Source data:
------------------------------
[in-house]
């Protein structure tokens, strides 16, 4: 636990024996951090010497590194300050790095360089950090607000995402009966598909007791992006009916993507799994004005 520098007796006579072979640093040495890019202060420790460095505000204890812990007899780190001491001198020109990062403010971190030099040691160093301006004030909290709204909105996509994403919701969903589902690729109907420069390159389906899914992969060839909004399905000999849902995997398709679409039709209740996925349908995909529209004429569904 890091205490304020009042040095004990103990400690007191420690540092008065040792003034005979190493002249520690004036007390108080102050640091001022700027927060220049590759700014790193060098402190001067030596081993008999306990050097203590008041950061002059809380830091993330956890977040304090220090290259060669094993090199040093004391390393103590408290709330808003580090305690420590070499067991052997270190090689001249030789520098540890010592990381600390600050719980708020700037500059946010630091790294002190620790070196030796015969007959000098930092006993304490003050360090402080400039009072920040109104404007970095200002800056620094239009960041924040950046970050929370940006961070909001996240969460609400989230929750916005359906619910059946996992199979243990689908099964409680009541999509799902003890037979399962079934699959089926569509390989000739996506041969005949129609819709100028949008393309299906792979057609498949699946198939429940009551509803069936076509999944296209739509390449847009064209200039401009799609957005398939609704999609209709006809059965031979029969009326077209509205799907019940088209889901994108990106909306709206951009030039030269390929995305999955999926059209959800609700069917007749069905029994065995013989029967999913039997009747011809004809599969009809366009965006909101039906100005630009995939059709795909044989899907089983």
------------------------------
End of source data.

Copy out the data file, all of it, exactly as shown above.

[in-house]
């Protein structure tokens, strides 16, 4: 636990024996951090010497590194300050790095360089950090607000995402009966598909007791992006009916993507799994004005 520098007796006579072979640093040495890019202060420790460095505000204890812990007899780190001491001198020109990062403010971190030099040691160093301006004030909290709204909105996509994403919701969903589902690729109907420069390159389906899914992969060839909004399905000999849902995997398709679409039709209740996925349908995909529209004429569904 890091205490304020009042040095004990103990400690007191420690540092008065040792003034005979190493002249520690004036007390108080102050640091001022700027927060220049590759700014790193060098402190001067030596081993008999306990050097203590008041950061002059809380830091993330956890977040304090220090290259060669094993090199040093004391390393103590408290709330808003580090305690420590070499067991052997270190090689001249030789520098540890010592990381600390600050719980708020700037500059946010630091790294002190620790070196030796015969007959000098930092006993304490003050360090402080400039009072920040109104404007970095200002800056620094239009960041924040950046970050929370940006961070909001996240969460609400989230929750916005359906619910059946996992199979243990689908099964409680009541999509799902003890037979399962079934699959089926569509390989000739996506041969005949129609819709100028949008393309299906792979057609498949699946198939429940009551509803069936076509999944296209739509390449847009064209200039401009799609957005398939609704999609209709006809059965031979029969009326077209509205799907019940088209889901994108990106909306709206951009030039030269390929995305999955999926059209959800609700069917007749069905029994065995013989029967999913039997009747011809004809599969009809366009965006909101039906100005630009995939059709795909044989899907089983």